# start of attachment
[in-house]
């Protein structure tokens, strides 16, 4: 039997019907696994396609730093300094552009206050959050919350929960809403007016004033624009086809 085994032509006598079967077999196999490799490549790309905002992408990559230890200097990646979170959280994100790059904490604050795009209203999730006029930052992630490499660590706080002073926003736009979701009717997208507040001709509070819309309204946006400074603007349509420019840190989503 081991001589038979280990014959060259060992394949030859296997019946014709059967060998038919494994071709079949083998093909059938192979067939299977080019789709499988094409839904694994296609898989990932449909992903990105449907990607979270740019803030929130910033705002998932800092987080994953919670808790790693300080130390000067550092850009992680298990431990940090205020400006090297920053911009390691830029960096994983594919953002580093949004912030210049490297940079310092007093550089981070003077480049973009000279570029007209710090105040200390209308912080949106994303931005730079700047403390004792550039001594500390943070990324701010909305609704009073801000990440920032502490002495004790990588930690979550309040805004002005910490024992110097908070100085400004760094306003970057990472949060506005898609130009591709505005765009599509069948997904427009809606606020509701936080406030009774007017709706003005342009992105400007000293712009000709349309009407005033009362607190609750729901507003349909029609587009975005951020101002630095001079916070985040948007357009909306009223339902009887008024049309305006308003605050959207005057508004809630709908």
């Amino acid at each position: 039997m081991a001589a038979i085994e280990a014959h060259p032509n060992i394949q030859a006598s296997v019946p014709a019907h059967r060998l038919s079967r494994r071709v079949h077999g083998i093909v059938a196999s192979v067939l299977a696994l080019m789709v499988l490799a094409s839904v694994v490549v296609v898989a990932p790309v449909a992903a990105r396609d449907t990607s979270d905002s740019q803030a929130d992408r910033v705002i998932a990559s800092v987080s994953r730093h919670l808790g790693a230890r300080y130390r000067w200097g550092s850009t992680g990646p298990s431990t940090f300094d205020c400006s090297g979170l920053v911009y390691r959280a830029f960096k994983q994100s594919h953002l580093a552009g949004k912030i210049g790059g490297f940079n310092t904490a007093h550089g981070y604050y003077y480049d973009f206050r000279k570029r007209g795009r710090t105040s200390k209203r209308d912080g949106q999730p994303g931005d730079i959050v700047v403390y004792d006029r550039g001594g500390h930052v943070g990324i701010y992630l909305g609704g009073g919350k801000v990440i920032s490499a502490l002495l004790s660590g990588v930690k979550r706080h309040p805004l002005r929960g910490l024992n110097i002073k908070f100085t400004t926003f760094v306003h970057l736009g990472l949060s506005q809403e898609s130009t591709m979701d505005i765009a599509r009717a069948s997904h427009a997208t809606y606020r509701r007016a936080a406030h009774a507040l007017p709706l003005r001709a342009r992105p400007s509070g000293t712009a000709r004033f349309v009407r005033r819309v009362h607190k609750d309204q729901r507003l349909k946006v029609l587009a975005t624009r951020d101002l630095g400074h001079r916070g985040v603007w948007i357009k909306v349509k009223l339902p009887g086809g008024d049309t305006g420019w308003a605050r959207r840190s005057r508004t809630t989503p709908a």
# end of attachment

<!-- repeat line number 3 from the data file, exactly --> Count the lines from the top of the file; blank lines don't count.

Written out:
């Amino acid at each position: 039997m081991a001589a038979i085994e280990a014959h060259p032509n060992i394949q030859a006598s296997v019946p014709a019907h059967r060998l038919s079967r494994r071709v079949h077999g083998i093909v059938a196999s192979v067939l299977a696994l080019m789709v499988l490799a094409s839904v694994v490549v296609v898989a990932p790309v449909a992903a990105r396609d449907t990607s979270d905002s740019q803030a929130d992408r910033v705002i998932a990559s800092v987080s994953r730093h919670l808790g790693a230890r300080y130390r000067w200097g550092s850009t992680g990646p298990s431990t940090f300094d205020c400006s090297g979170l920053v911009y390691r959280a830029f960096k994983q994100s594919h953002l580093a552009g949004k912030i210049g790059g490297f940079n310092t904490a007093h550089g981070y604050y003077y480049d973009f206050r000279k570029r007209g795009r710090t105040s200390k209203r209308d912080g949106q999730p994303g931005d730079i959050v700047v403390y004792d006029r550039g001594g500390h930052v943070g990324i701010y992630l909305g609704g009073g919350k801000v990440i920032s490499a502490l002495l004790s660590g990588v930690k979550r706080h309040p805004l002005r929960g910490l024992n110097i002073k908070f100085t400004t926003f760094v306003h970057l736009g990472l949060s506005q809403e898609s130009t591709m979701d505005i765009a599509r009717a069948s997904h427009a997208t809606y606020r509701r007016a936080a406030h009774a507040l007017p709706l003005r001709a342009r992105p400007s509070g000293t712009a000709r004033f349309v009407r005033r819309v009362h607190k609750d309204q729901r507003l349909k946006v029609l587009a975005t624009r951020d101002l630095g400074h001079r916070g985040v603007w948007i357009k909306v349509k009223l339902p009887g086809g008024d049309t305006g420019w308003a605050r959207r840190s005057r508004t809630t989503p709908a």